-a true story
Most of us who’re involved in the making of websites have got it good. The demand for what we do has out-paced the supply of do-ers since the beginning of Internet time, and in our trade when a boss or client or co-worker make things unpleasant we can just quit and do something else with someone else.
That’s precisely what I did back in the ‘oughts.
The first time was because of principle: leadership changes at the non-profit I worked at took things in a direction I disagreed with, so I bailed.
The second time was because of pride: the owner of the online retailer who’d pampered me like a show pony when I joined up had the temerity eight months in to try and throw a bridle on me and hitch me up to a plow. So, I just walked away.
In both cases, I probably ought to have toughed it out. In both cases my ex-bosses were unpleasantly surprised by how little negative energy it took to ignite the fuse of the career cannon I’d used to shoot myself up and out of their circus-tent of a workplace.
I don’t doubt there is professional character-building that results from prolonged suffering through workplace situations that’re emotionally or physically stressful. But in my peculiar industry, in this particular line of charmed work-life on the web, when the going gets tough — or simply when the fun stops — one can just “go freelance.”
That’s what I’m doing when this story begins — working as a once-again-freelance web design and e-commerce expert.
I’m fussing with the air conditioner and going over the next day’s schedule in my tiny hotel room at a conference center on the outskirts of Kansas City. If you’ve ever been in Missouri at the end of July you understand about the air conditioning. Sometimes, it has a hard time keeping up.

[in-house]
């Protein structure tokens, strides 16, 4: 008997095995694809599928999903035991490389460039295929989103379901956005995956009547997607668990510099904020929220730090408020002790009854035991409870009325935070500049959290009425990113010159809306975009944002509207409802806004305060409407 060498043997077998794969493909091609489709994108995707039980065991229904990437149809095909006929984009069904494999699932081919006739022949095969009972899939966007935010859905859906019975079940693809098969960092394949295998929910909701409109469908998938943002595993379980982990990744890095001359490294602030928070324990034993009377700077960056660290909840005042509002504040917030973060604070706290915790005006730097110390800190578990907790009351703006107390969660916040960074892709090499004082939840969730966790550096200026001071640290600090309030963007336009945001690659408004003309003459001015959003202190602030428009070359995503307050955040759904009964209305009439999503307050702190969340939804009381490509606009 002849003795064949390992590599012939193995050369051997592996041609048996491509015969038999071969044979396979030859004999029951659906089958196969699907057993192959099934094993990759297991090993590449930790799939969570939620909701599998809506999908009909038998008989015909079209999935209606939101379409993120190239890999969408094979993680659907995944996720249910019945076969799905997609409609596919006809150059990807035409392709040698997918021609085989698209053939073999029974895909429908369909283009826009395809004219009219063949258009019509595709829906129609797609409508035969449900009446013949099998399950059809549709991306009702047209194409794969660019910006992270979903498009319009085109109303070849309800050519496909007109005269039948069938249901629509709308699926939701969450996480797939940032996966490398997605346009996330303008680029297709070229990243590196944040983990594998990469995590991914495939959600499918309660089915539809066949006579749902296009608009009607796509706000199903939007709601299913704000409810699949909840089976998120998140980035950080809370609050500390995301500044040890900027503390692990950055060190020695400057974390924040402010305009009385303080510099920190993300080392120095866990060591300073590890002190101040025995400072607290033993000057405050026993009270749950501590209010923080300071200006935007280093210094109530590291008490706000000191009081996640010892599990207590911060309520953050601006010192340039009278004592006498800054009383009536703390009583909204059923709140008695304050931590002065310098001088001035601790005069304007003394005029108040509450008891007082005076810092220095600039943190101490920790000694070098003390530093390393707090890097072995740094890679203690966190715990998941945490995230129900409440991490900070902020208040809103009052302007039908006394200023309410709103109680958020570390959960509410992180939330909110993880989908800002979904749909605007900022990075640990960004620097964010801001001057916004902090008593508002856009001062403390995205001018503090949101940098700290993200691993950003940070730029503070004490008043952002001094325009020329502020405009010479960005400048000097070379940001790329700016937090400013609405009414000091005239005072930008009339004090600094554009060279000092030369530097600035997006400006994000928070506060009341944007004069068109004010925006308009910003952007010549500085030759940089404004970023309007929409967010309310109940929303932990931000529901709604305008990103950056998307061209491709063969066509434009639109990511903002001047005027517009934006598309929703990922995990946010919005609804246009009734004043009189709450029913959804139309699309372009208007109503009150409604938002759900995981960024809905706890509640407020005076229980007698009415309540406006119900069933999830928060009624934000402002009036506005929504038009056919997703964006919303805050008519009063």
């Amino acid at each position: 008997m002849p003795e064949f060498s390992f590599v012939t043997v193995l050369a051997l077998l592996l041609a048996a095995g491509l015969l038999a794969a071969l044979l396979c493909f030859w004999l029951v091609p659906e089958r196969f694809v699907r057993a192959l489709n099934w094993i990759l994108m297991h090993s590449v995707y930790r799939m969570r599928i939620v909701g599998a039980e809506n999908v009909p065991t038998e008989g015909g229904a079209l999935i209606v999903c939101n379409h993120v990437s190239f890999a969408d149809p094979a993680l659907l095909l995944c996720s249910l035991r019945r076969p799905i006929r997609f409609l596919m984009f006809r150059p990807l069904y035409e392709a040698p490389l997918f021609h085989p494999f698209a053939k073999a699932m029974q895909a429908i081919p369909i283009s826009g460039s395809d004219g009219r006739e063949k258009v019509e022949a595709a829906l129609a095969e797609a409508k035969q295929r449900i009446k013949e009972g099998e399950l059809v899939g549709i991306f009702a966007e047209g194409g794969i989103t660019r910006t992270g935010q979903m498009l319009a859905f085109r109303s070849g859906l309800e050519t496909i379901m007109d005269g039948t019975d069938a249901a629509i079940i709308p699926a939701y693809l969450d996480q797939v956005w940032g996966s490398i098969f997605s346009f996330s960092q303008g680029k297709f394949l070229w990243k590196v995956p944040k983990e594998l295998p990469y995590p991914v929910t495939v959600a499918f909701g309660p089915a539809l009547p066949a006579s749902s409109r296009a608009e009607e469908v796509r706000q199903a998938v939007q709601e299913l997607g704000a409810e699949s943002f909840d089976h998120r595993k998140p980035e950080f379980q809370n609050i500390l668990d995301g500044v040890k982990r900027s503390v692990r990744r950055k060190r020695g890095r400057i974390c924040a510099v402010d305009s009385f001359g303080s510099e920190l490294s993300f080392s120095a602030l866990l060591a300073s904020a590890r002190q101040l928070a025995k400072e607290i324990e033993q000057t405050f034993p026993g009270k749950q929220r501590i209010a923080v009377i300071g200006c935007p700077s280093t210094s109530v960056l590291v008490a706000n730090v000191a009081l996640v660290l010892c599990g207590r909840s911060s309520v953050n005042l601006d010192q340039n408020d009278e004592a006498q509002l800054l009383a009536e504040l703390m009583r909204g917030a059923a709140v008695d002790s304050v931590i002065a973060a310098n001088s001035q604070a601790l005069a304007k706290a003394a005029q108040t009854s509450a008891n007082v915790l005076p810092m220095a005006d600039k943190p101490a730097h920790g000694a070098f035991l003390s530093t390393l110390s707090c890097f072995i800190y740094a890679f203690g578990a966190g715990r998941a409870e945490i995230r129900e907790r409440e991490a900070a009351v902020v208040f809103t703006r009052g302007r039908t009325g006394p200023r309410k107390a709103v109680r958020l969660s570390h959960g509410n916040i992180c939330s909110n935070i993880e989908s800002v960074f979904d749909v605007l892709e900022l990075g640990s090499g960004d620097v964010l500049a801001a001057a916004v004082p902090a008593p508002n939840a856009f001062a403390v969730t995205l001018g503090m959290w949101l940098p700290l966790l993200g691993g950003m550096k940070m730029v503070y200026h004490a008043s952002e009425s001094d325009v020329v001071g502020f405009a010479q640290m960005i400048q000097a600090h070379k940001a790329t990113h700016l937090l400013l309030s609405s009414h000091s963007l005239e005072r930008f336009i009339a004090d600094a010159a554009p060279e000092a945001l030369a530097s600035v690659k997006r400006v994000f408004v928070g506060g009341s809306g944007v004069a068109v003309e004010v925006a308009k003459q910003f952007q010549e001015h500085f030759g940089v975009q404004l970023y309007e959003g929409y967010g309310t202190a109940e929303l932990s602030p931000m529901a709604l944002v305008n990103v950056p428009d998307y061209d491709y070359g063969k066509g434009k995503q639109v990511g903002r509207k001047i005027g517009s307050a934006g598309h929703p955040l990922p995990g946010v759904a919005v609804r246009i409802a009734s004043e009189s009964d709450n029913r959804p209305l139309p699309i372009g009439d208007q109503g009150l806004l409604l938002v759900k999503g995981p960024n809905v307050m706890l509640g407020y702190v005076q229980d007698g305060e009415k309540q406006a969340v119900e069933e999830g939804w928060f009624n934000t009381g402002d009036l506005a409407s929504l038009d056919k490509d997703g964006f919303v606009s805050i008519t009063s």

The ten-cent word for the activity I’m preparing to conduct the next day is “contextual inquiry.” My client — Mike — is a spiritual teacher and online entrepreneur, and tomorrow he’s giving a full-day seminar for 75 devotees, some of whom are driving in all the way from St. Louis. I’m here to witness the goings-on of the seminar and interact with the attendees as if I were one of them in order to learn in vivo what I need to know about what Mike sells and what his audience wants to buy. One of his best selling products is a bumper sticker that says:
Thoughts Become Things — Choose The Good Ones®
In the days leading up to this trip I joked with friends about my new “snake oil client.” But on the eve of doing the work — staring myself down in the bathroom mirror and miming the choreography of eye contact and emotional affect I’d need to make believable to the other attendees — it didn't take too long to persuade myself that I could pull this off. As an ex-Calvinist, I figured I had plenty first-hand snake-oil experience to draw from.
The next day was a riot.
I filled my notebook with observations, character sketches, and overheard bits of conversation. Mike’s command of the room and the coherence of his teachings over the course of the two three-hour sessions really impressed me. As did the attentive earnestness of his audience.
My cover remained intact all day; I don’t believe that any of the for-real attendees detected the imposter in their midst, and now that most of them had gone home I was milling around with the spendier sub-set who’d splurged an extra $150 on the post-seminar “afterglow” cocktail hour. Before long we’d be enjoying our beverages and one-one-one conversation with Mike himself.
There was a long table in the room set aside for the afterglow event. Mike started at the far end and slowly worked his way through the 10 — 12 of us “VIPs,” most of whom were wealthy-seeming older ladies. I sat down in the last chair on the opposite end of the table from where Mike was beginning his one-on-ones, and chit-chatted with some of the ladies near me as we waited for a conversation with Mike. Soon I discovered that the “free cocktails” were actually just beer or wine, and it was a cash bar after your first one.
I was on my 3rd Heineken before Mike finally made it to the far end of this table where I had just run out of interesting things to say to the woman seated next to me. As the guy two seats down from us starts to introduce himself to Mike we both slide our chairs over to give them some space. She’s now got the edge of the table at her elbow and I’ve slid out clear of the table entirely.
Eyeballing the gap between us and then looking up at me, she slides her chair out beyond the edge of the table, too, and adjusts her posture so that she’s now facing me directly.
She looks me in the eyes and says:
I’d been debating with myself as we were chatting a few minutes ago whether or not to say anything, but seeing as we’re just sort-of stuck waiting here I think I just need to say this to you.
I apologize if this makes you uncomfortable but I have the gift of being able to read peoples’ energy… and this is just extraordinary so I need to tell you